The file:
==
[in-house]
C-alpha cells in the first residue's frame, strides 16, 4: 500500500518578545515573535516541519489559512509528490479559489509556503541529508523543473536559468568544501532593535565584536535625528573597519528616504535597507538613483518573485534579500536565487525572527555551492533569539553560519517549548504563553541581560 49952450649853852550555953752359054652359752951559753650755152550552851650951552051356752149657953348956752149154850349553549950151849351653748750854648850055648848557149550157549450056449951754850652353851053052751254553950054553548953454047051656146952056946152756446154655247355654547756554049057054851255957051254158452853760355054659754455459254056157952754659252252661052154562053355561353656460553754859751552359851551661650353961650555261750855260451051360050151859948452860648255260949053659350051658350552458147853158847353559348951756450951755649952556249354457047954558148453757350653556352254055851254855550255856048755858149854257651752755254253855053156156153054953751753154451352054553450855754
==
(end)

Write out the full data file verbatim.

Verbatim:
[in-house]
C-alpha cells in the first residue's frame, strides 16, 4: 500500500518578545515573535516541519489559512509528490479559489509556503541529508523543473536559468568544501532593535565584536535625528573597519528616504535597507538613483518573485534579500536565487525572527555551492533569539553560519517549548504563553541581560 49952450649853852550555953752359054652359752951559753650755152550552851650951552051356752149657953348956752149154850349553549950151849351653748750854648850055648848557149550157549450056449951754850652353851053052751254553950054553548953454047051656146952056946152756446154655247355654547756554049057054851255957051254158452853760355054659754455459254056157952754659252252661052154562053355561353656460553754859751552359851551661650353961650555261750855260451051360050151859948452860648255260949053659350051658350552458147853158847353559348951756450951755649952556249354457047954558148453757350653556352254055851254855550255856048755858149854257651752755254253855053156156153054953751753154451352054553450855754